Cover Crops

Cover cropsCover cropscover crop

Different cover crop mixes can have substantially different impact(s) on soil quality and physical properties.

2016 Farmer Survey

In Crop and Forage Systems

Also see UNL's Beef.unl.edu for related information.

USDA SARE (Sustainable Agriculture Research and Education) Resources

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Related Articles

Cover crop field with mixed-species plantings
Later season field of cover crops in southeastern Nebraska. (Photo by Paul Jasa)

Timing of Cover Crop Termination and Related Factors April 20, 2018

Should the cold spring delay cover crop termination? Growers walk a fine line between growing cover crops long enough to get the biomass they want without reducing yield in the following grain crop. This discussion from an agronomist, entomologist and weed scientist looks at various factors to consider.

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Cereal rye cover crop

Q&A on Grazing Cereal Rye after an Anhydrous Application April 19, 2018

This week a CropWatch reader asked: Can you safely graze cover crop rye this spring after anhydrous has been applied? That depends on several factors, write three extension specialists in agronomy and beef production.

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Insects in Cover Crop Systems April 6, 2018

If you missed the March 14 Nebraska Extension webinar on "Insects in Cover Crop Systems" with Justin McMechan, it's now available online.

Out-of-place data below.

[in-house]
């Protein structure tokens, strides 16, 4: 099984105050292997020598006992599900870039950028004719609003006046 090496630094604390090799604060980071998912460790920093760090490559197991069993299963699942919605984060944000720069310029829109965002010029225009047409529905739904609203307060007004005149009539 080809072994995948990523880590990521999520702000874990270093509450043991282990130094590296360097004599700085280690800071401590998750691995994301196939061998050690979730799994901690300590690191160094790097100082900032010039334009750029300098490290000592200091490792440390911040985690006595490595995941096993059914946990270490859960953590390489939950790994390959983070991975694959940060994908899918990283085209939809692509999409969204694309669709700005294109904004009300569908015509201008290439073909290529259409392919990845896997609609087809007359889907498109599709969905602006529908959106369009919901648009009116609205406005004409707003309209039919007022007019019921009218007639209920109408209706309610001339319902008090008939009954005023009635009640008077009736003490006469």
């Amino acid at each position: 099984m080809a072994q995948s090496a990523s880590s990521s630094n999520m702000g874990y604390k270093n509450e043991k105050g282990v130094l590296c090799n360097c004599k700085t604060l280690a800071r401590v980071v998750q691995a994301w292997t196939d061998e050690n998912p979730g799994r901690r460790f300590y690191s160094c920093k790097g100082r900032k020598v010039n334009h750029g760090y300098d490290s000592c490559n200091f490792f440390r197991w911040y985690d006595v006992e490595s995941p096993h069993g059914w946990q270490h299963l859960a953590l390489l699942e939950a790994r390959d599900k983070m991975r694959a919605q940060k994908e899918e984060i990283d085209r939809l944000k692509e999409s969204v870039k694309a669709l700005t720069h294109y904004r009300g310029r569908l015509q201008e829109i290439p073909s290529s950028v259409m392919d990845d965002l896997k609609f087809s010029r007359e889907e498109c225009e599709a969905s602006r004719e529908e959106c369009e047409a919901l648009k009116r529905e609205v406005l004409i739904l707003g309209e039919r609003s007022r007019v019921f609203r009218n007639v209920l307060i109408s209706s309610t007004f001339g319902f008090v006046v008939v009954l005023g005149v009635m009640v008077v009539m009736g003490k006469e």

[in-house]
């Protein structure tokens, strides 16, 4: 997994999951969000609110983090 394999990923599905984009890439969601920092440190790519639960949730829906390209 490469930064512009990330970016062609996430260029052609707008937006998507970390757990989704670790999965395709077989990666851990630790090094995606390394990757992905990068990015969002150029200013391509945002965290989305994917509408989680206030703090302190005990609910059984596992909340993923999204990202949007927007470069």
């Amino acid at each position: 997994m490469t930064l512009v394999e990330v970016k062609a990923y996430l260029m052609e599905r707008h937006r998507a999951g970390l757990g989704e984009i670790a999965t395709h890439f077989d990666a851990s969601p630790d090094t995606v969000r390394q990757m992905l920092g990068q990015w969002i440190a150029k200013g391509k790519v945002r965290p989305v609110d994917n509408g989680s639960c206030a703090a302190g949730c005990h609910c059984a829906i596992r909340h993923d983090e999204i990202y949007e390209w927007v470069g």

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Manure application into cereal rye cover crop in the fall

Research Updates April 4, 2018

Briefs on university crop research, this week featuring flame weeding research in northeast Nebraska and the effects of liquid manure injection into a winter rye cover crop as tested in on-farm trials in Minnesota.

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Soybean seedlings in no-till field
Figure 1. With almost 100% residue cover, this soil surface is protected from raindrop impact, greatly reducing erosion and crusting. The residue will also reduce evaporation by keeping the sun and wind off the soil surface. (Photos by Paul Jasa)

Building Resilient Soil Systems using Residue, No-till, and Cover Crops March 29, 2018

Crop residue, cover crops, and no-till farming practices can provide a positive buffering effect to changes in climate and extreme weather events. Together they can help keep more water and soil on-farm and contribute to improved soil health.

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